State and local governments have shuttered businesses and schools as officials urge Americans to stay home to slow the spread of COVID-19. But there’s an economic cost that comes with those orders, and that’s left some homeowners to worry about making their next mortgage payment.
While President Donald Trump called on the Department of Housing and Urban Development last week to suspend evictions and foreclosures through the end of April, the move pertains only to HUD-backed properties. The Federal Housing Finance Agency also directed mortgage backers Fannie Mae and Freddie Mac to do the same for a minimum of 60 days.
Local bankers say they are keenly aware some customers may suddenly find themselves without the means to afford their next payment, and although their lobbies are closed, they are working on ways to help.
“In my 30 years here, I have never seen the government deliberately shut down businesses across the board,” said Carl Cecil, president of Liberty National Bank. “There is absolutely no question at this point that the virus is going to have a tremendous impact on the national and local economy. It could take years to recover.
“Fortunately, all the local banks have experienced management and should have adequate capital to weather this storm.”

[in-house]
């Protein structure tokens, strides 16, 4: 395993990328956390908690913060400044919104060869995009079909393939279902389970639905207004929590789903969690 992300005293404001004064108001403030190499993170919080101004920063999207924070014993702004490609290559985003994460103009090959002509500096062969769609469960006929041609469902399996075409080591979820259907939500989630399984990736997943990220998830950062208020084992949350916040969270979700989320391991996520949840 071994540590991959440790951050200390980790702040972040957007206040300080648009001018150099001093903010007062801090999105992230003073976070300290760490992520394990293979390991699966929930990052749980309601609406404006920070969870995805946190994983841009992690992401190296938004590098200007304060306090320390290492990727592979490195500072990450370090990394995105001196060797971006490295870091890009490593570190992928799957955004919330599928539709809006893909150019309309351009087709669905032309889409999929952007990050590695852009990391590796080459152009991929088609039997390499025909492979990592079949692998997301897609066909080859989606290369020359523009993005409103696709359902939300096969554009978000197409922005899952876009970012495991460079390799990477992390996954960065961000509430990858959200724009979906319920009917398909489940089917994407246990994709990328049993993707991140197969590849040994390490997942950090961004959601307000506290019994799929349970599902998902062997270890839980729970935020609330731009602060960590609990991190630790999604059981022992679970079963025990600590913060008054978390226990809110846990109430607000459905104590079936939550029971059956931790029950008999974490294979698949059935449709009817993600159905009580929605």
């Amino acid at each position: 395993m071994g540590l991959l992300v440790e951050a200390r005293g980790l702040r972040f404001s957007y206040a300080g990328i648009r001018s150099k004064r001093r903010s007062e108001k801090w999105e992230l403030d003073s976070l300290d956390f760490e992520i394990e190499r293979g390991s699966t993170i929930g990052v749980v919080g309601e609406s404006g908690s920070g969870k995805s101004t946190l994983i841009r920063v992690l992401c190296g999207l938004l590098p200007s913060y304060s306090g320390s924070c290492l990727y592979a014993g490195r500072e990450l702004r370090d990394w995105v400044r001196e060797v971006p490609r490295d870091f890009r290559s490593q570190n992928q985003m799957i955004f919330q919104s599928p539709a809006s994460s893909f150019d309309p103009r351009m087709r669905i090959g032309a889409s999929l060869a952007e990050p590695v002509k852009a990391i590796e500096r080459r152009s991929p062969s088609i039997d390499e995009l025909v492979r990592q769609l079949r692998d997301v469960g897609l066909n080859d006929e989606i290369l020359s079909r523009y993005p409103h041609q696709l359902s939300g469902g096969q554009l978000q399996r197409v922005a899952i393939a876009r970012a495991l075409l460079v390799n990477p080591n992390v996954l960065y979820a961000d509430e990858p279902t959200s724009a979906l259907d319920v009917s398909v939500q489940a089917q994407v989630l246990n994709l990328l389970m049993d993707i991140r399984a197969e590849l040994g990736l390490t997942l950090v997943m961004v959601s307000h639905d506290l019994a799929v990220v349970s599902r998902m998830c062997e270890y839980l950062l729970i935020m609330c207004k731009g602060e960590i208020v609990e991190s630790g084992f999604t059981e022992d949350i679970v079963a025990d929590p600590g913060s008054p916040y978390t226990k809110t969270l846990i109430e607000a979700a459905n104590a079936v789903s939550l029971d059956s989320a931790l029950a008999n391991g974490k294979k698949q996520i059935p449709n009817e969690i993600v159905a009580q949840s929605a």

Seeing that restaurants, bars, hotels and their employees are being hit especially hard, Cecil said accommodations may include allowing borrowers to skip payments or defer them to the end of the note, or extending maturity dates.
“The FDIC is encouraging banks to provide borrowers affected by the virus outbreak with payment accommodations that facilitate their ability to work through the impact of the virus.” he said. “Any borrower affected should contact their loan officer and discuss available options.”
More detailed guidelines could be issued by the regulatory agencies at any time, Cecil said, noting “this continues to be a very fluid situation.”
Lamar National Bank President Greg Wilson said his bank is already working on a letter to customers who are currently past due that asks them to contact the bank to learn about various solutions. If a customer can provide proof of how COVID-19 specifically prevented their ability to meet their obligations, Lamar National is prepared to offer a five-month deferment on mortgage payments with no administrative fee for forbearance, he said.
“For those customers, both commercial and individual, who are seeking ways to manage their cash flow or lower payments, rates are very low right now. We would love to help by modifying or refinancing loans even if the customer is not eligible for the forbearance program,” Wilson said. “Community banks are the lifeblood of our community. We are here to help during this challenging time and look forward to serving you.”